Nevermore still spooking audiences after 16 years 

Evermore

Poe's Life was sometimes as mysterious as his works.

Courtesy Charleston Stage

Poe's Life was sometimes as mysterious as his works.

The death of Edgar Allan Poe could have — should have — been written by his own hand. The day before he died, Poe was found wandering the streets of Baltimore, delirious and disheveled, calling out to some mysterious person named Reynolds. He expired before recovering his sanity, and no one in the intervening 150 years has been able to discover who Reynolds was, what exactly killed Poe, or — and this is the kicker — how he came to be in Baltimore, since he had boarded a New York-bound ship in Richmond, Va. a week earlier. It's almost too poetic to be believable.

Which is why Charleston Stage founder and local playwright Julian Wiles couldn't resist diving into this missing week of Poe's life, which became the inspiration for his 1996 play Nevermore. At the time, Wiles was looking for a play about Poe to produce and had come up with nothing. In the course of his research, he discovered this grand, final mystery that Poe left the world, albeit quite accidentally. "I thought, well, this is great material," says Wiles. "There's a lot of speculation about what happened, why he went mad: he was a drunkard, he was mentally ill, he had rabies, there are all kinds of possibilities. The good thing about it as a writer is that it was all so ambiguous. Even with all the research, I had a lot of freedom."

Wiles used that freedom to construct his own story of the famous writer's missing week. Nevermore finds Poe on that unexplained sea journey, where he awakens in a nightmare world of his own creation. The play features scenes from "The Telltale Heart," "The Masque of the Red Death," "The Pit and the Pendulum" — all those stories that made you shiver back in eighth grade and which, if you re-read them, will make you shiver just as much as an adult. Wiles also drew heavily from Poe's poetry, and audience members will recognize lines from "Annabel Lee," "The Raven," and "A Dream Within a Dream." There are even allusions to a few of Poe's lesser-known works, including his only novel, The Narrative of Arthur Gordon Pym of Nantucket. The novel also happens to be Wiles' favorite Poe story. "It's about an expedition to the Antarctic and it's like a great Stephen King story," Wiles says. "There are stories like this that people don't know as well, so it's fun for people to be introduced to them."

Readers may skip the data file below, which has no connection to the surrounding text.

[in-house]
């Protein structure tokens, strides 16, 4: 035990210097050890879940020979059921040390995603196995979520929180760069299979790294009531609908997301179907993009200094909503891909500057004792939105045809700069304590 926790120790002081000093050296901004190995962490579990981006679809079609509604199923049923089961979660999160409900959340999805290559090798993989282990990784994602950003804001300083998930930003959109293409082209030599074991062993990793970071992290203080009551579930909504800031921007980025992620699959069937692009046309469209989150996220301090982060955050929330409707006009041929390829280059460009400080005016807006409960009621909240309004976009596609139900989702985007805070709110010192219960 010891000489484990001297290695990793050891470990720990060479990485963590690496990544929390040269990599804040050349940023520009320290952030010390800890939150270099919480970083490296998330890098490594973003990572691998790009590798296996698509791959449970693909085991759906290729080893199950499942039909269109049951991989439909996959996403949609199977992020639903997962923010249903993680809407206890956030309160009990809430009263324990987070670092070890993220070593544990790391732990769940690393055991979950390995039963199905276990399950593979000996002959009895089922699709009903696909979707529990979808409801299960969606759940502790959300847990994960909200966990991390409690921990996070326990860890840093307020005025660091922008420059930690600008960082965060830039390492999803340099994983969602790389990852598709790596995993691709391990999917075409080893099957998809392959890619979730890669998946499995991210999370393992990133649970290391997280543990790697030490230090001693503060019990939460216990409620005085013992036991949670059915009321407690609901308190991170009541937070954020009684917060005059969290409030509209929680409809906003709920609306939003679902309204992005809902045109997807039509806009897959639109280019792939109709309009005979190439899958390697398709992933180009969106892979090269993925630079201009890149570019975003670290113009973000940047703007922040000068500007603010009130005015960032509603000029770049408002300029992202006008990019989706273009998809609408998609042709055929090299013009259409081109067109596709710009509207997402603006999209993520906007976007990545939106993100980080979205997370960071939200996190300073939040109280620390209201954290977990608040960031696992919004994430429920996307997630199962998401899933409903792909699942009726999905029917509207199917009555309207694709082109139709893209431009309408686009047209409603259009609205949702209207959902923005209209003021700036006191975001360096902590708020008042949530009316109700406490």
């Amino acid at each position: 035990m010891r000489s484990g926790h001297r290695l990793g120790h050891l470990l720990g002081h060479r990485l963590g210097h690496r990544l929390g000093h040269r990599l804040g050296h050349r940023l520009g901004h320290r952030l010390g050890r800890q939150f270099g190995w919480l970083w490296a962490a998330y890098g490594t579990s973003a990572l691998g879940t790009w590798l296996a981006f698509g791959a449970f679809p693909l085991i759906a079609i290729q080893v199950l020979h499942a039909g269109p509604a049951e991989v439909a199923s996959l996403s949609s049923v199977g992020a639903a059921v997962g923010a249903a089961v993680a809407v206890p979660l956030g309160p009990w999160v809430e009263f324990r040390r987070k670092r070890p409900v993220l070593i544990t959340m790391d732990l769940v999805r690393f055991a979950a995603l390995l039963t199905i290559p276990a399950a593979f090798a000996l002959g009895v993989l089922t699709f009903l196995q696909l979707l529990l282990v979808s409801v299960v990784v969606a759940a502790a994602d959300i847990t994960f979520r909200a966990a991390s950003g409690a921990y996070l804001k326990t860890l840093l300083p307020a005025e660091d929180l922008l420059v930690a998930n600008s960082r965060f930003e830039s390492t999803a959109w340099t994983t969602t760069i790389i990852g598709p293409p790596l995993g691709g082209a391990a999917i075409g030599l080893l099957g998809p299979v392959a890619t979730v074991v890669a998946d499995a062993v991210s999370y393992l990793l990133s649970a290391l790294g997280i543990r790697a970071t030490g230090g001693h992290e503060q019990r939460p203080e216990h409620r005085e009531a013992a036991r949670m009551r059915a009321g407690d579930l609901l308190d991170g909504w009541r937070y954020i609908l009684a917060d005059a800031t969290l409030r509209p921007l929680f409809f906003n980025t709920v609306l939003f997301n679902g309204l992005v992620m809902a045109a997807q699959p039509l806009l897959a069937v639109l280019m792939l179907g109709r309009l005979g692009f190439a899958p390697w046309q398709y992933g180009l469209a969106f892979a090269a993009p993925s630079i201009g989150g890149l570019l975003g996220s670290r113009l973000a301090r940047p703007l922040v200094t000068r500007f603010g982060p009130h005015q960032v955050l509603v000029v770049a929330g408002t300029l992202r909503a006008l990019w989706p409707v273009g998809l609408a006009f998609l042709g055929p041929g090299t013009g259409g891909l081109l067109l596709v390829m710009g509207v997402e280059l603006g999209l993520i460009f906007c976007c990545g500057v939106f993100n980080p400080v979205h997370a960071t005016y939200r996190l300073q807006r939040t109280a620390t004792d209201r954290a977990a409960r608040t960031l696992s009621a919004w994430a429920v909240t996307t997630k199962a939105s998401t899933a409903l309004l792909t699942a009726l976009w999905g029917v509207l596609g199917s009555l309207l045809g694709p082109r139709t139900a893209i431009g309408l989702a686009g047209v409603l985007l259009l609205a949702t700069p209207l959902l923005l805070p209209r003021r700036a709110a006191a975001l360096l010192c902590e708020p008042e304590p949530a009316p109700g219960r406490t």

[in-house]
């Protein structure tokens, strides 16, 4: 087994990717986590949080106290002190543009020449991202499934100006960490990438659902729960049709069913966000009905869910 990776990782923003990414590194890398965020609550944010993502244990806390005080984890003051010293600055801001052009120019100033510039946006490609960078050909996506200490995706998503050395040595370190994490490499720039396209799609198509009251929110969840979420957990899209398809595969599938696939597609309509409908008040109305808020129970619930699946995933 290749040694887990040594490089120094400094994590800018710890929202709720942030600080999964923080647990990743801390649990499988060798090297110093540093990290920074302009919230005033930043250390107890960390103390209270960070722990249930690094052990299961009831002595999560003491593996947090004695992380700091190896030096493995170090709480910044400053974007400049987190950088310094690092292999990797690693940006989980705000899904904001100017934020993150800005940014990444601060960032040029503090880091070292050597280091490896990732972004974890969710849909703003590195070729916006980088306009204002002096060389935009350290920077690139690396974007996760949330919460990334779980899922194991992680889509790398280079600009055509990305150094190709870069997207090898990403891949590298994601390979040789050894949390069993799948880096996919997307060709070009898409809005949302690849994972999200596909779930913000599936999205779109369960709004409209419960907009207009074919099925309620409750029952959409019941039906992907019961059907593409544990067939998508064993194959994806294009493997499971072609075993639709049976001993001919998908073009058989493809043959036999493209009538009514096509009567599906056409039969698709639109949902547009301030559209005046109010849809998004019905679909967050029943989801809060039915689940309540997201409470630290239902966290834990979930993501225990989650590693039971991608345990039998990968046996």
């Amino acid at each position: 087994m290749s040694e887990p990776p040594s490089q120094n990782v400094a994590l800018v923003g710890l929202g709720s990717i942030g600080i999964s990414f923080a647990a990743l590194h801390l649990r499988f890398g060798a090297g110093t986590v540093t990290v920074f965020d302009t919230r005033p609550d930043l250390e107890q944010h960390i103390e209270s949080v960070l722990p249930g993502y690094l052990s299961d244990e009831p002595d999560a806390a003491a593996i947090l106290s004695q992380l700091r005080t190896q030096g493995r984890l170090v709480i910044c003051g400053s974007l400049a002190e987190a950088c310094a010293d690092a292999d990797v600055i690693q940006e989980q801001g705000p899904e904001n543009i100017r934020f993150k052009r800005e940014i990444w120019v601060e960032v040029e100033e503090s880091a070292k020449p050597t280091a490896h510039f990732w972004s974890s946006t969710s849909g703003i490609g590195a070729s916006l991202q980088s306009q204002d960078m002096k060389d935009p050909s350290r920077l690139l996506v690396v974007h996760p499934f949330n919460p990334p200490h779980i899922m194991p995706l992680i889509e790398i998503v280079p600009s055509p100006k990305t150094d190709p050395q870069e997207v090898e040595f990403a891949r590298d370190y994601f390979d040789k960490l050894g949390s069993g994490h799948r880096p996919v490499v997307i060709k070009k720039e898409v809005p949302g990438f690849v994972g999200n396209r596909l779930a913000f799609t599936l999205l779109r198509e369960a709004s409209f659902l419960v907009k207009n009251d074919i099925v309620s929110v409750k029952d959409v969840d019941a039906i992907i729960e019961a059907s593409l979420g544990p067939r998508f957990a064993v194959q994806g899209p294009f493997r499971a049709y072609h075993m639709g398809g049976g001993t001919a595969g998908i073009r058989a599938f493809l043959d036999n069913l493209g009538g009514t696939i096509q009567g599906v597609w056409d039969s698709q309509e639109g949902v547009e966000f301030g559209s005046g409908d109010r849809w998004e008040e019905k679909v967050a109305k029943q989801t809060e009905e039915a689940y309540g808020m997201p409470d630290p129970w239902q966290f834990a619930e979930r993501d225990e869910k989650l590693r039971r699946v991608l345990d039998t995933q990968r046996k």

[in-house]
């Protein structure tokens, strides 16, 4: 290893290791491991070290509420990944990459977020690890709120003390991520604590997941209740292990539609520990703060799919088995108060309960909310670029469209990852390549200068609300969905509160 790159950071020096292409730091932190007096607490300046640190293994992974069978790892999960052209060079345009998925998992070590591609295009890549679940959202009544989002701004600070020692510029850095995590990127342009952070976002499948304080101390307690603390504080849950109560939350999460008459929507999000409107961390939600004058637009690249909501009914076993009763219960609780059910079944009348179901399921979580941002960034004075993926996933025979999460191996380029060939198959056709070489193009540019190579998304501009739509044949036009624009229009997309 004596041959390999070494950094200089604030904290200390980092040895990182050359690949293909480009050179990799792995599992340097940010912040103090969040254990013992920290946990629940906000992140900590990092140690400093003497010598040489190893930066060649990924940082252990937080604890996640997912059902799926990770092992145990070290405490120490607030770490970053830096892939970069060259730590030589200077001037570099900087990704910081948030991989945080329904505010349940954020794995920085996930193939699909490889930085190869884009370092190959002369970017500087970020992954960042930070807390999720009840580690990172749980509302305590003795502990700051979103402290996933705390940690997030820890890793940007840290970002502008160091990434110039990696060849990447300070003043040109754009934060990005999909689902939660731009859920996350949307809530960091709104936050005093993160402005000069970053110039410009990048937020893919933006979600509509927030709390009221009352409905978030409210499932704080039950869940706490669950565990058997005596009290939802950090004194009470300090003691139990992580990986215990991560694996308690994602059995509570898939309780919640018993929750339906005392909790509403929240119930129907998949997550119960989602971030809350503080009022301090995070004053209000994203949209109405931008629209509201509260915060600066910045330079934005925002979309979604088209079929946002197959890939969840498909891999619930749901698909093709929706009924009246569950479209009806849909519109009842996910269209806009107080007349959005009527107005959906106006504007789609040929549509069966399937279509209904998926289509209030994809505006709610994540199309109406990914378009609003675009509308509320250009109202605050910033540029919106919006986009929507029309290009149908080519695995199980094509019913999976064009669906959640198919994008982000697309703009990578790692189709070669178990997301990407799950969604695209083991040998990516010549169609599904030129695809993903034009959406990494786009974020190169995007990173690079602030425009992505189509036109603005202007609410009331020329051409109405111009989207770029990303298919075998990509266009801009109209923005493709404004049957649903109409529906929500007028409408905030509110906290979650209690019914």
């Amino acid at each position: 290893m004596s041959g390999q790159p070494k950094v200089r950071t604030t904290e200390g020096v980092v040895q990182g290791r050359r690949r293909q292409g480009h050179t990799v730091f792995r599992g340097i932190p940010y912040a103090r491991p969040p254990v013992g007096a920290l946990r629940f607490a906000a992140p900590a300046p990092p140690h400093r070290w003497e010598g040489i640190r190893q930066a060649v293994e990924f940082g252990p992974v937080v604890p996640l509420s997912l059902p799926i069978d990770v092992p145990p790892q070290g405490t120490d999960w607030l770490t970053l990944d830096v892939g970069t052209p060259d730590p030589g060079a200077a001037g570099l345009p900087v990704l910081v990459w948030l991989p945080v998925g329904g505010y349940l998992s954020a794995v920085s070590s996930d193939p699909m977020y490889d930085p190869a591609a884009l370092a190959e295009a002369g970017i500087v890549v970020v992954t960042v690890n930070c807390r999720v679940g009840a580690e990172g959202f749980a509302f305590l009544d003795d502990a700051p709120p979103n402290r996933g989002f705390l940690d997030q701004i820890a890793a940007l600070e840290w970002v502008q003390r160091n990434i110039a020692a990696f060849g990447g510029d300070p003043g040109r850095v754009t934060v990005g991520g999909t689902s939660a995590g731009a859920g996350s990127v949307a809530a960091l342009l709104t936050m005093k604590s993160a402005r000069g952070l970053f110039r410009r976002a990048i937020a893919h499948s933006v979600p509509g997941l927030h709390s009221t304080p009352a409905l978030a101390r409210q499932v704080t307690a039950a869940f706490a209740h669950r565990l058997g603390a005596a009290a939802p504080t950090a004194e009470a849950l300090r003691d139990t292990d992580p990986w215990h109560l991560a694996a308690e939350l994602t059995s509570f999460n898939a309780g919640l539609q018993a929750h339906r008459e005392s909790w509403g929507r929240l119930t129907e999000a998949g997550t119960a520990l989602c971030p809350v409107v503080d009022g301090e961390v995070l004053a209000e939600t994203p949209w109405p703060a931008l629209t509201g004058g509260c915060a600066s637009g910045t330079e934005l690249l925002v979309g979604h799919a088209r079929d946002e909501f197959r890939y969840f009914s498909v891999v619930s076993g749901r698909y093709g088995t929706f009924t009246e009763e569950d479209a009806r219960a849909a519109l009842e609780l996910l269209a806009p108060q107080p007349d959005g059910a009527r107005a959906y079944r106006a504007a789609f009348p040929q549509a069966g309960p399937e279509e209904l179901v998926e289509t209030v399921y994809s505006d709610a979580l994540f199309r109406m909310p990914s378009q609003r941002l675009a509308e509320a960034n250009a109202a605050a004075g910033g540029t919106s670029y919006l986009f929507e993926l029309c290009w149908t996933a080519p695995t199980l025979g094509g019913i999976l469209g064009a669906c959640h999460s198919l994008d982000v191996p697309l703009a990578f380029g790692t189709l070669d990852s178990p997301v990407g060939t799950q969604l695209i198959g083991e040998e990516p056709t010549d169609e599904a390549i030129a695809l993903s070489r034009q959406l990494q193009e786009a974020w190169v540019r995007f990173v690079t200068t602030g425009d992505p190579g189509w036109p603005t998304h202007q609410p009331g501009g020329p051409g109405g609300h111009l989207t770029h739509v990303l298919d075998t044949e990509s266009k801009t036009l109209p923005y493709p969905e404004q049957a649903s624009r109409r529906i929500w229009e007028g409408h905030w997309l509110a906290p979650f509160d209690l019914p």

And a Poe play by a Charleston playwright just wouldn't be complete without a Sullivan's Island cameo. Poe was briefly stationed on the island while in the Army and set several of his later stories there, including "The Gold Bug" and "The Oblong Box," both of which get mentions in Nevermore.

Although the play is regularly produced around the country, the last time it graced a Charleston stage was in 2006. Since then Wiles, who is also directing this production, has made some changes. "I did some revisions to focus on key elements of [Poe's] personality," he says. "I think if you've seen it before, you'll see a new take on it." That newness is also due to an exceptionally strong cast, which will be led by New York Professional Equity Actor Andrew Gorell as Edgar Allan Poe. "I've had good casts before, but this cast has found things that make the show stronger. To me, it's like a whole new play."

That's why, 16 years in, Wiles still enjoys working with Nevermore. "The great thing about Poe is he's so rich and intriguing," he says. "You always discover new things."

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